**Giuseppe Pompilj** was an Italian mathematician who worked in geometry and mathematical statistics.

- Giuseppe was educated in Rome where he entered the university to study mathematics.
- Pompilj continued to undertake research at the University of Rome and, in 1942, he was appointed as a lecturer.
- Pompilj was called up for military service and, after being captured by the British, was interred in a POW camp in North Africa.
- Conditions in the camp were good and there was a small library in which Pompilj found Alec Aitken's book Statistical Mathematics (1939).
- He was able to continue to work on his thesis at Yol and Pompilj was pleased to be able to help him.
- This was a rather unusual way for an expert in algebraic geometry to become interested in statistics but this was to lead to Pompilj becoming one of the leading statisticians in Italy after the war ended.
- However, back in Italy after release from the POW camp in India in 1946, Pompilj's publications over the next couple of years were mainly on geometry except for the paper Sulla regressione Ⓣ(On regression) (1946).
- In 1948 Pompilj entered a competition for a chair of geometry at the University of Rome.
- However, he recommended the hiring of Pompilj at the Faculty of Statistics in 1948.
- It is interesting to note that though Pompilj was officially assigned the chair of geometry, he in fact had to teach probability (which previously was taught only to students of actuarial science) and mathematical statistics.
- We note that in the 1950s, Pompilj was teaching both statistics and geometry courses at the University of Rome.
- Thanks to his mathematical training, Pompilj had the skills to reduce the gap between mathematics and statistics that had been created in Italy.
- Pompilj was also a pioneer in the field of operational research, developing the first significant applications in collaboration with the Italian Navy.
- An unfinished treatise on random variables, composed during a research visit to Pittsburgh, was destined to "gather together in a single exposition that took into account the various contributions of various schools, the attained results from some researchers (and particularly those of the Rome Institute of the Calculus of Probability) in developing, reordering and completing certain contributions of C Gini to the general theory of distributions" [G Pompilj, Le variabili casuali Fasc.
- The first of Pompilj's research contributions was in the field of algebraic geometry and continued themes dear to the Italian school, already studied by Guido Castelnuovo, Federigo Enriques and Francesco Severi, whom he had as teachers in Rome.
- The topics covered by Pompilj were principally: multiple planes; Cremona transformations of the plane that possess special curves of fixed points; and families of hyperelliptical or trigonal surfaces.
- it was said that the desertion of Pompilj had resulted in a grave loss for geometry.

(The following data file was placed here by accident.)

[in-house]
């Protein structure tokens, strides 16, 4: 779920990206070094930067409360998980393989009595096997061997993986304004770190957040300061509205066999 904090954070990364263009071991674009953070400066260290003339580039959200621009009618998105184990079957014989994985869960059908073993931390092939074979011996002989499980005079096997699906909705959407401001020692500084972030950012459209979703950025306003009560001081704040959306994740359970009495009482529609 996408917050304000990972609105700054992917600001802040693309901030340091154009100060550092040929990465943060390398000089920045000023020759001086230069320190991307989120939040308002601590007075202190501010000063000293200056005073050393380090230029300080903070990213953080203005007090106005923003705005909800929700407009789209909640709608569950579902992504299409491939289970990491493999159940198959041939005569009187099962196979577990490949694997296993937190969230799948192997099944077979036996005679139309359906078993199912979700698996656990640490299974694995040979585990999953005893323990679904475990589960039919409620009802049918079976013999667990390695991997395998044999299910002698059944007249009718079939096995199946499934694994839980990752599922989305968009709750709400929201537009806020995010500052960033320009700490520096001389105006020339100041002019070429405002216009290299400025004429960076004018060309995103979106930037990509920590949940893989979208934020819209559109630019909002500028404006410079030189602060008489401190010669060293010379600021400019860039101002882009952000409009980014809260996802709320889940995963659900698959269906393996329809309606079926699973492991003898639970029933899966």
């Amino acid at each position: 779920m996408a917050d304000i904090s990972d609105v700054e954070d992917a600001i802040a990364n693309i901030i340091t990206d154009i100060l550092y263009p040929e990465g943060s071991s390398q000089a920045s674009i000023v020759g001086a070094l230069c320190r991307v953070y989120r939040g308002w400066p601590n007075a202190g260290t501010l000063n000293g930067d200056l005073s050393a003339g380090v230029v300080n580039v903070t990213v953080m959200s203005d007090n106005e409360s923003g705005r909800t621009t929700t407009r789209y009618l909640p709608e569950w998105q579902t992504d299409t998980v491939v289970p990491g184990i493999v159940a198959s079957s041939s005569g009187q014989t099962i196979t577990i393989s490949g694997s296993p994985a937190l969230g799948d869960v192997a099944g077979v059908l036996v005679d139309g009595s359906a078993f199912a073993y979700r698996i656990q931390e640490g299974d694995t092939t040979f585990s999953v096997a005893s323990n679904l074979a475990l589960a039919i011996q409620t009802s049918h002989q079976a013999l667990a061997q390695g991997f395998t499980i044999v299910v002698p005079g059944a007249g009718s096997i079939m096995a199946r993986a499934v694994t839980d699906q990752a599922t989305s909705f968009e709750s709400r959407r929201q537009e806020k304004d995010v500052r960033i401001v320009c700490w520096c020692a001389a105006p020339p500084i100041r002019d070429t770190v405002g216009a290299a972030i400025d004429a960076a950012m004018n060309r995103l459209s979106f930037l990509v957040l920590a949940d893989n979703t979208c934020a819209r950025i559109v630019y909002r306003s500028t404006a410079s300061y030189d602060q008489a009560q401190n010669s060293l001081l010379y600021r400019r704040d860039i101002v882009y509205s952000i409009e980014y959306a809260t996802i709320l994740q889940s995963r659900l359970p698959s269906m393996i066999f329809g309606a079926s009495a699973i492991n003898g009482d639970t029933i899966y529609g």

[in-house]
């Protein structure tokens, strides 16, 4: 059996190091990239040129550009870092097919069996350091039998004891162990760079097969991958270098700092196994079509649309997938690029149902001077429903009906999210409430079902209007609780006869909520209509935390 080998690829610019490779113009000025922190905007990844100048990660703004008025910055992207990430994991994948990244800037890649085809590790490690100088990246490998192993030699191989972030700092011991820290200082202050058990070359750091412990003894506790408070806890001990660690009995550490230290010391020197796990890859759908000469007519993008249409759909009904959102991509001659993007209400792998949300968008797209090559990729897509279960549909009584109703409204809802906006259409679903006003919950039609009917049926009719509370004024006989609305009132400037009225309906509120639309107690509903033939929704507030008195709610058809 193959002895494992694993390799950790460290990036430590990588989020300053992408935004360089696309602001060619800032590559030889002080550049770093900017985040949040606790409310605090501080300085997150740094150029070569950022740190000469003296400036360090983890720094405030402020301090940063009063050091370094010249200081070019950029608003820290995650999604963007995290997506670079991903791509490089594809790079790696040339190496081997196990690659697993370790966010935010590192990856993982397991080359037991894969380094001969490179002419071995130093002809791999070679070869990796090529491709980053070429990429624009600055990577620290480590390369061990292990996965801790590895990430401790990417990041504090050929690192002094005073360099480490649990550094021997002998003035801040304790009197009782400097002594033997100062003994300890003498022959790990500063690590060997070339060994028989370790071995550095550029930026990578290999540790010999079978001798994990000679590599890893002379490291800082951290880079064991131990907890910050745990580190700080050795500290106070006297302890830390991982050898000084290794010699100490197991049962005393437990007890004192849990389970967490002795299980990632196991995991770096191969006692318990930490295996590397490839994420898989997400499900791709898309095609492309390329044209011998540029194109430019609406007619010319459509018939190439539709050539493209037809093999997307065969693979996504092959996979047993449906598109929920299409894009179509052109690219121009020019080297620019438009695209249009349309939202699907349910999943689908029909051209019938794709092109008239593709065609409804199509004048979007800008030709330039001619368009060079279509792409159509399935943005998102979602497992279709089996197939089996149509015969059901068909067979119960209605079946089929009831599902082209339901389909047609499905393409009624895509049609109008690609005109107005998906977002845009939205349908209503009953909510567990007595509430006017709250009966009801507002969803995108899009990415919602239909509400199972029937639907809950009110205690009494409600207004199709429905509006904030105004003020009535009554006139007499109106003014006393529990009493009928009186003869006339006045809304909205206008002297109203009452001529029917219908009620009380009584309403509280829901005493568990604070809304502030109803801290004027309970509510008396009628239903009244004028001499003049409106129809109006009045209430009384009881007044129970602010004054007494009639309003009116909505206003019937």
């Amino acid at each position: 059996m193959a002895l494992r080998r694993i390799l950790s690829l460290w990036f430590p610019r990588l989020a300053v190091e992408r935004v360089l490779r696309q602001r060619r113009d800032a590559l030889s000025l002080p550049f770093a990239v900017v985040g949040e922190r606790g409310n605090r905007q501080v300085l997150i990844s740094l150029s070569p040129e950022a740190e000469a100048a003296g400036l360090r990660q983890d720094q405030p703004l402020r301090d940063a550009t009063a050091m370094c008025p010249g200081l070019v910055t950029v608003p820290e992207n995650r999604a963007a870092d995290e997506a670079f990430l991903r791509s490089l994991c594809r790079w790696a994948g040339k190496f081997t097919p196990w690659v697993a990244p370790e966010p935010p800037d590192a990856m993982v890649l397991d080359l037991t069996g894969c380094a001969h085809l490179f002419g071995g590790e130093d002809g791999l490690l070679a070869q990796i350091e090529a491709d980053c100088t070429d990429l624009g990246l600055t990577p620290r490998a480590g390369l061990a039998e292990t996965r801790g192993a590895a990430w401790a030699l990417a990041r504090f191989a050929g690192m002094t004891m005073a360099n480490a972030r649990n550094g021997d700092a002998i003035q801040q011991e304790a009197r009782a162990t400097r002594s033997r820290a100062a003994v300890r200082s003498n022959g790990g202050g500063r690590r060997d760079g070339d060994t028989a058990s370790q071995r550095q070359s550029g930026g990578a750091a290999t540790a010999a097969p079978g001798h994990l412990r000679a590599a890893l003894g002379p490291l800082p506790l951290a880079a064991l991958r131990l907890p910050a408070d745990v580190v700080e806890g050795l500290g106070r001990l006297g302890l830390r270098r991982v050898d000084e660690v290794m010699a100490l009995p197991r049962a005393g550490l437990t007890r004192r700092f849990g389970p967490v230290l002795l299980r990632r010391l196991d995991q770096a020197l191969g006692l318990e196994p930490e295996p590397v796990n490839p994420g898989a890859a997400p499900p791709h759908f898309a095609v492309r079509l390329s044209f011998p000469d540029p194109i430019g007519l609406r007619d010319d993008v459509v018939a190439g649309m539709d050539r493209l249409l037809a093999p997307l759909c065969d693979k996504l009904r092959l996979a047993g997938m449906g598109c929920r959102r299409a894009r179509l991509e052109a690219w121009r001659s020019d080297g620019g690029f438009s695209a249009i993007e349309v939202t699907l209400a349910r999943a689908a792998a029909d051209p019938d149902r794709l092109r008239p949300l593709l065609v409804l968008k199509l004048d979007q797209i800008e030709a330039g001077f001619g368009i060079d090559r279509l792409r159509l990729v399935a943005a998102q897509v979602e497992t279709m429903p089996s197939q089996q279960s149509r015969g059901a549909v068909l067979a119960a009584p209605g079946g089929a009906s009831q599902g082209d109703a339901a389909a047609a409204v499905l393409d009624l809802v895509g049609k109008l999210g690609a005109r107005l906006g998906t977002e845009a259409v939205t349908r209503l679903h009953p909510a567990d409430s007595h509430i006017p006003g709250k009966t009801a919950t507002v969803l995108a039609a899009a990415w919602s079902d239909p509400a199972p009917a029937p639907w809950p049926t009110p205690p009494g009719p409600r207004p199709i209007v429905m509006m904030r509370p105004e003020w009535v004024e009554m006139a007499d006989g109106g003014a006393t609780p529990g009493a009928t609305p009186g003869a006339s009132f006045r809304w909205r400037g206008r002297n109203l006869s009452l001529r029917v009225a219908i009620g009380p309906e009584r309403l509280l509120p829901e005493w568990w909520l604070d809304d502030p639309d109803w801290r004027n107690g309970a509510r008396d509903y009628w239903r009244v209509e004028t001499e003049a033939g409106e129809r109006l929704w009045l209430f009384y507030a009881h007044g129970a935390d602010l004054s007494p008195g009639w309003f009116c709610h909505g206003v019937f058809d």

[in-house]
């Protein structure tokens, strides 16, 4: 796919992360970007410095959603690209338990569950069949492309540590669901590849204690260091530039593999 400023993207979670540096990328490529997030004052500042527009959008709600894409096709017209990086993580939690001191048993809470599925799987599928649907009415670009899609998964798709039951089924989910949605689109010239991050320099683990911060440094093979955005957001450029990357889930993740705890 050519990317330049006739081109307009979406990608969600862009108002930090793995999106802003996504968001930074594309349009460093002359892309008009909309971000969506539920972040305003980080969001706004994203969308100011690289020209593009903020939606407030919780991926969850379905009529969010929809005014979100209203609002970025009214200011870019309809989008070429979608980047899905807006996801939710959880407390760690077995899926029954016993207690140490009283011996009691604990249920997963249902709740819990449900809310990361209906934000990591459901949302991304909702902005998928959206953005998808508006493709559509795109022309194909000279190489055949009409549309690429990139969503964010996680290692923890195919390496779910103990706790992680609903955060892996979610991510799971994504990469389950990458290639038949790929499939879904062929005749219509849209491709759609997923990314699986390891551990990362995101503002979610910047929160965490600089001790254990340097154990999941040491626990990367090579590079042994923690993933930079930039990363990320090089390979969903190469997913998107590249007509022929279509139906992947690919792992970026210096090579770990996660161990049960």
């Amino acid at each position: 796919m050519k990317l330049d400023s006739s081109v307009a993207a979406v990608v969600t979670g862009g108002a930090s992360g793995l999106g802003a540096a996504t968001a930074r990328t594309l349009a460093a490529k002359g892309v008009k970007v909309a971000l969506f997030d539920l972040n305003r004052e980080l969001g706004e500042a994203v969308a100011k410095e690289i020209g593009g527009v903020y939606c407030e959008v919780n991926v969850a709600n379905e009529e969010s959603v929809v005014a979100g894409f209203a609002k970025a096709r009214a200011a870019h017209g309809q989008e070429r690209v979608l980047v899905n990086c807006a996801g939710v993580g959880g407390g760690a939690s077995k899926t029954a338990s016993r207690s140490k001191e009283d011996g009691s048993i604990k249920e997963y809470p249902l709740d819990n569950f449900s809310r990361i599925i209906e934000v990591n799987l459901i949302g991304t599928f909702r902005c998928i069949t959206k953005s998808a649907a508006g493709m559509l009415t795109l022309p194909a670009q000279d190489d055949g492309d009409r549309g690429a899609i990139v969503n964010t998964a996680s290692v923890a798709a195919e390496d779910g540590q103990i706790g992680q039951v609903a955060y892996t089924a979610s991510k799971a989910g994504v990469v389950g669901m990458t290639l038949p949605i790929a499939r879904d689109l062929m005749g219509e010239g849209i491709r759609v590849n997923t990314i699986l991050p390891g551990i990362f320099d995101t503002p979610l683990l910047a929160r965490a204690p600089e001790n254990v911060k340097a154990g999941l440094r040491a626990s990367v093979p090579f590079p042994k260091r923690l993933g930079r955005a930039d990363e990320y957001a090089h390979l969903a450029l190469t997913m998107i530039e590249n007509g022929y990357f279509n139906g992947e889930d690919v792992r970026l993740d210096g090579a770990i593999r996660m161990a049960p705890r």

- This is the most obvious link between the new and the old interests of Pompilj.
- Thanks to this geometric point of view, Pompilj, together with contributions from some of his students, was able to interpret and to extend, in the context of the theory of random variables, the statistical indicators introduced by Gini, and to deepen his ideas on the theory of distributions.
- In the work Teoria statistica della significatività e conformità dei risultati sperimentali agli schemi teorici Ⓣ(Statistical Theory of Significance and Conformity of Experimental Results with the Theoretical Methods), in Statistica, Milano 8 (1948), 7-42, and Sulla significatività delle costanti statistiche Ⓣ(On the significance of statistical constants), in Bollettino dell'Unione matematica italiana (3) 4 (1949), 112-117, Pompilj formulated a 'theory of conformity', an alternative to that of significance.
- Pompilj's main criticism of the theory of significance, taken from those of Gini, is to confuse the 'a posteriori' probability P(A∣B)P(A | B)P(A∣B) with the probative P(B∣A)P(B | A)P(B∣A).
- For Pompilj it is necessary to depart from Bayes' Theorem to also clarify the mechanisms that operate in the interpretation of facts.
- In his concept of probability, Pompilj was close to a subjective concept, but did not completely marry it to his theses.
- Together with his students, Pompilj also did a considerable amount of more applied work.
- Pompilj was amongst the founders of the Italian Association in Operations Research.
- Pompilj's relevance is proven by the fact that a representative of the Istituto di Calcolo delle Probabilità was nominated as a permanent member of the scientific committee.
- Pompilj was also awarded a Gold Medal of the President of the Republic for his contribution to science and culture.
- Let me conclude by mentioning an anecdote which demonstrates Pompilj's generous personality.

Born 17 July 1913, Rome, Italy. Died 9 July 1968, Rome, Italy.

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Origin Italy

**O’Connor, John J; Robertson, Edmund F**: MacTutor History of Mathematics Archive